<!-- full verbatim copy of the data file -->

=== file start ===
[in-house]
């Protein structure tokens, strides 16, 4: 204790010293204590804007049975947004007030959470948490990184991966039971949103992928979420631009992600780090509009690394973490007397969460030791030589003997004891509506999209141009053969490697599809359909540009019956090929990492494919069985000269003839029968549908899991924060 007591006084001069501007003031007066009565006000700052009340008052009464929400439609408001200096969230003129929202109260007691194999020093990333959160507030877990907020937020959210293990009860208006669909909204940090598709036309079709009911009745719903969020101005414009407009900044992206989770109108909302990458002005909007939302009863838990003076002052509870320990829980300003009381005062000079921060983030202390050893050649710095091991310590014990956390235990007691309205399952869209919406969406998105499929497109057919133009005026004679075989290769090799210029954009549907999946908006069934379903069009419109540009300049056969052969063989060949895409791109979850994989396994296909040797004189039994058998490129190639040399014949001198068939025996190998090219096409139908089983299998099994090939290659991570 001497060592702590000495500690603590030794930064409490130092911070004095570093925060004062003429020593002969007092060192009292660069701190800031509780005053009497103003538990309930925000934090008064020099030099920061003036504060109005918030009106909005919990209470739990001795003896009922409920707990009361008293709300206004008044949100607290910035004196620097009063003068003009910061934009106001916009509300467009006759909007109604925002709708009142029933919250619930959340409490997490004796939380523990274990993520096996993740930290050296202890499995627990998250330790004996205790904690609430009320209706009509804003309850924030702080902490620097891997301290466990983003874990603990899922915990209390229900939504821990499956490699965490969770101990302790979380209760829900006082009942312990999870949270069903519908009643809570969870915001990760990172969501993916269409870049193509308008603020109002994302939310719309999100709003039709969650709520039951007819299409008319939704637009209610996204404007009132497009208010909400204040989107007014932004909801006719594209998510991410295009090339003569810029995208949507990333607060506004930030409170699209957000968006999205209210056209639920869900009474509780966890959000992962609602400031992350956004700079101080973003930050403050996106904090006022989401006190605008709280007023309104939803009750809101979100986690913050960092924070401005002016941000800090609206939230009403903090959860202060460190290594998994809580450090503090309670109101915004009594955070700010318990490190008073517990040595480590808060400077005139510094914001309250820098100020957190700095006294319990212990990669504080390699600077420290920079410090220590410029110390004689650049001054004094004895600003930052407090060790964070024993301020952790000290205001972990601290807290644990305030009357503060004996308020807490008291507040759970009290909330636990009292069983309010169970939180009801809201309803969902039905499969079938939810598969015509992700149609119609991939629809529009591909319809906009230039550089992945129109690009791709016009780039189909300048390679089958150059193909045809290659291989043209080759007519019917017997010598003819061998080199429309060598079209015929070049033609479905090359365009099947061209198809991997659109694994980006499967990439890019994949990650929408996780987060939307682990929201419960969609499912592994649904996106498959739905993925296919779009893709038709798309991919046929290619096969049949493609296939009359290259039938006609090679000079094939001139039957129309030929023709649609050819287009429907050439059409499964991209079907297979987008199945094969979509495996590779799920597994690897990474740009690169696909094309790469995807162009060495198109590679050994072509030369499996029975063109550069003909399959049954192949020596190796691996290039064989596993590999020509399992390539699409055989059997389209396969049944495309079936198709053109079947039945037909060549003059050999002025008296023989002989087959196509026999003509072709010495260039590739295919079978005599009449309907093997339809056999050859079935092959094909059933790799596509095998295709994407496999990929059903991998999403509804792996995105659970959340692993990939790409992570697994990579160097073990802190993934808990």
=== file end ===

[in-house]
């Protein structure tokens, strides 16, 4: 204790010293204590804007049975947004007030959470948490990184991966039971949103992928979420631009992600780090509009690394973490007397969460030791030589003997004891509506999209141009053969490697599809359909540009019956090929990492494919069985000269003839029968549908899991924060 007591006084001069501007003031007066009565006000700052009340008052009464929400439609408001200096969230003129929202109260007691194999020093990333959160507030877990907020937020959210293990009860208006669909909204940090598709036309079709009911009745719903969020101005414009407009900044992206989770109108909302990458002005909007939302009863838990003076002052509870320990829980300003009381005062000079921060983030202390050893050649710095091991310590014990956390235990007691309205399952869209919406969406998105499929497109057919133009005026004679075989290769090799210029954009549907999946908006069934379903069009419109540009300049056969052969063989060949895409791109979850994989396994296909040797004189039994058998490129190639040399014949001198068939025996190998090219096409139908089983299998099994090939290659991570 001497060592702590000495500690603590030794930064409490130092911070004095570093925060004062003429020593002969007092060192009292660069701190800031509780005053009497103003538990309930925000934090008064020099030099920061003036504060109005918030009106909005919990209470739990001795003896009922409920707990009361008293709300206004008044949100607290910035004196620097009063003068003009910061934009106001916009509300467009006759909007109604925002709708009142029933919250619930959340409490997490004796939380523990274990993520096996993740930290050296202890499995627990998250330790004996205790904690609430009320209706009509804003309850924030702080902490620097891997301290466990983003874990603990899922915990209390229900939504821990499956490699965490969770101990302790979380209760829900006082009942312990999870949270069903519908009643809570969870915001990760990172969501993916269409870049193509308008603020109002994302939310719309999100709003039709969650709520039951007819299409008319939704637009209610996204404007009132497009208010909400204040989107007014932004909801006719594209998510991410295009090339003569810029995208949507990333607060506004930030409170699209957000968006999205209210056209639920869900009474509780966890959000992962609602400031992350956004700079101080973003930050403050996106904090006022989401006190605008709280007023309104939803009750809101979100986690913050960092924070401005002016941000800090609206939230009403903090959860202060460190290594998994809580450090503090309670109101915004009594955070700010318990490190008073517990040595480590808060400077005139510094914001309250820098100020957190700095006294319990212990990669504080390699600077420290920079410090220590410029110390004689650049001054004094004895600003930052407090060790964070024993301020952790000290205001972990601290807290644990305030009357503060004996308020807490008291507040759970009290909330636990009292069983309010169970939180009801809201309803969902039905499969079938939810598969015509992700149609119609991939629809529009591909319809906009230039550089992945129109690009791709016009780039189909300048390679089958150059193909045809290659291989043209080759007519019917017997010598003819061998080199429309060598079209015929070049033609479905090359365009099947061209198809991997659109694994980006499967990439890019994949990650929408996780987060939307682990929201419960969609499912592994649904996106498959739905993925296919779009893709038709798309991919046929290619096969049949493609296939009359290259039938006609090679000079094939001139039957129309030929023709649609050819287009429907050439059409499964991209079907297979987008199945094969979509495996590779799920597994690897990474740009690169696909094309790469995807162009060495198109590679050994072509030369499996029975063109550069003909399959049954192949020596190796691996290039064989596993590999020509399992390539699409055989059997389209396969049944495309079936198709053109079947039945037909060549003059050999002025008296023989002989087959196509026999003509072709010495260039590739295919079978005599009449309907093997339809056999050859079935092959094909059933790799596509095998295709994407496999990929059903991998999403509804792996995105659970959340692993990939790409992570697994990579160097073990802190993934808990």